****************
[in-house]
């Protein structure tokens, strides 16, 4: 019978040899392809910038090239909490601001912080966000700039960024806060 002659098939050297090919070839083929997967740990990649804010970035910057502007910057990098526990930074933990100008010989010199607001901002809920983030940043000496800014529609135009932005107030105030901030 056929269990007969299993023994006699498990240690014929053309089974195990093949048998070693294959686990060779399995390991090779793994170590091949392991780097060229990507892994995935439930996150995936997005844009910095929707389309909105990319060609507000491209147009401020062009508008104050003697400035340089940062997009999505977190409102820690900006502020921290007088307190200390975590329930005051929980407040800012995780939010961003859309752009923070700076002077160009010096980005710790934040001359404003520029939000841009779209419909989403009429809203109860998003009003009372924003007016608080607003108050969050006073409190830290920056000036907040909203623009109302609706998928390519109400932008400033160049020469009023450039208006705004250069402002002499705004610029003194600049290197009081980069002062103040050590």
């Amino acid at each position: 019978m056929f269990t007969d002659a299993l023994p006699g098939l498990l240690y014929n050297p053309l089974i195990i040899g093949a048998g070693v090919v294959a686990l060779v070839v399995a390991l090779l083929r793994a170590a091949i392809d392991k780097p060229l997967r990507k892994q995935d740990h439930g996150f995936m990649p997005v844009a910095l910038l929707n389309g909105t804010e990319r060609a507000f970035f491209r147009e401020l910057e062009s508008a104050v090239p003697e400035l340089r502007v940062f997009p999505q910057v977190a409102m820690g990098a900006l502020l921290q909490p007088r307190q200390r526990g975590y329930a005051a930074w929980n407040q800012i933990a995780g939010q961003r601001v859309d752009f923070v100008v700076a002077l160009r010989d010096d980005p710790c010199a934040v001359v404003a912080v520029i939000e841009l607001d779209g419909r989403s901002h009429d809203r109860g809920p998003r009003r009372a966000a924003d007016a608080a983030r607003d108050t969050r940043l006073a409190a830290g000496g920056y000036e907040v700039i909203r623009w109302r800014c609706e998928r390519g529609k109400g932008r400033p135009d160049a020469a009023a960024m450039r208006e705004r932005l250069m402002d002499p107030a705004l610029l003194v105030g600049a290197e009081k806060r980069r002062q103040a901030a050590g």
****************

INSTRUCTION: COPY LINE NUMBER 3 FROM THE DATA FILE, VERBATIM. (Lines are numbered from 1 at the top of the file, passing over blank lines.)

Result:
């Amino acid at each position: 019978m056929f269990t007969d002659a299993l023994p006699g098939l498990l240690y014929n050297p053309l089974i195990i040899g093949a048998g070693v090919v294959a686990l060779v070839v399995a390991l090779l083929r793994a170590a091949i392809d392991k780097p060229l997967r990507k892994q995935d740990h439930g996150f995936m990649p997005v844009a910095l910038l929707n389309g909105t804010e990319r060609a507000f970035f491209r147009e401020l910057e062009s508008a104050v090239p003697e400035l340089r502007v940062f997009p999505q910057v977190a409102m820690g990098a900006l502020l921290q909490p007088r307190q200390r526990g975590y329930a005051a930074w929980n407040q800012i933990a995780g939010q961003r601001v859309d752009f923070v100008v700076a002077l160009r010989d010096d980005p710790c010199a934040v001359v404003a912080v520029i939000e841009l607001d779209g419909r989403s901002h009429d809203r109860g809920p998003r009003r009372a966000a924003d007016a608080a983030r607003d108050t969050r940043l006073a409190a830290g000496g920056y000036e907040v700039i909203r623009w109302r800014c609706e998928r390519g529609k109400g932008r400033p135009d160049a020469a009023a960024m450039r208006e705004r932005l250069m402002d002499p107030a705004l610029l003194v105030g600049a290197e009081k806060r980069r002062q103040a901030a050590g």